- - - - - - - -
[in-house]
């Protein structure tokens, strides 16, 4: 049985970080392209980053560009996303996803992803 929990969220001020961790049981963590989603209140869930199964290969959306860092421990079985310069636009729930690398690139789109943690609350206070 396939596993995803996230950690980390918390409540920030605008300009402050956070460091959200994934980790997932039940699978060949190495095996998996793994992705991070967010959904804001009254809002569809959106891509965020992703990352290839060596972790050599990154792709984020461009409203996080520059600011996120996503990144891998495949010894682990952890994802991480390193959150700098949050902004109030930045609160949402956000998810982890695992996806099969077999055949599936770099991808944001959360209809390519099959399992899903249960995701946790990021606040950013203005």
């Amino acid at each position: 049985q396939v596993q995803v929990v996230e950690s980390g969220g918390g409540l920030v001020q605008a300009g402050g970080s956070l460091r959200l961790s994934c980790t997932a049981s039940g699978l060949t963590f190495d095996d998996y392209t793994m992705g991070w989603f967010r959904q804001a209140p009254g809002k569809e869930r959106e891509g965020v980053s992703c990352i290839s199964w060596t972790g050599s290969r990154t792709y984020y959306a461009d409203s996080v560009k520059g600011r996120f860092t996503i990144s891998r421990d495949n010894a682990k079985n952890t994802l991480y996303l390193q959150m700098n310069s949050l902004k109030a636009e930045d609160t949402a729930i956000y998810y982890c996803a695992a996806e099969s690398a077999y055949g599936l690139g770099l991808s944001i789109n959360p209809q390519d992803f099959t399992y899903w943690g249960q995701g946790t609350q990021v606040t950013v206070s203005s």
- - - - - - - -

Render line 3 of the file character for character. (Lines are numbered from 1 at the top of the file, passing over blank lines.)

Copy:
């Amino acid at each position: 049985q396939v596993q995803v929990v996230e950690s980390g969220g918390g409540l920030v001020q605008a300009g402050g970080s956070l460091r959200l961790s994934c980790t997932a049981s039940g699978l060949t963590f190495d095996d998996y392209t793994m992705g991070w989603f967010r959904q804001a209140p009254g809002k569809e869930r959106e891509g965020v980053s992703c990352i290839s199964w060596t972790g050599s290969r990154t792709y984020y959306a461009d409203s996080v560009k520059g600011r996120f860092t996503i990144s891998r421990d495949n010894a682990k079985n952890t994802l991480y996303l390193q959150m700098n310069s949050l902004k109030a636009e930045d609160t949402a729930i956000y998810y982890c996803a695992a996806e099969s690398a077999y055949g599936l690139g770099l991808s944001i789109n959360p209809q390519d992803f099959t399992y899903w943690g249960q995701g946790t609350q990021v606040t950013v206070s203005s």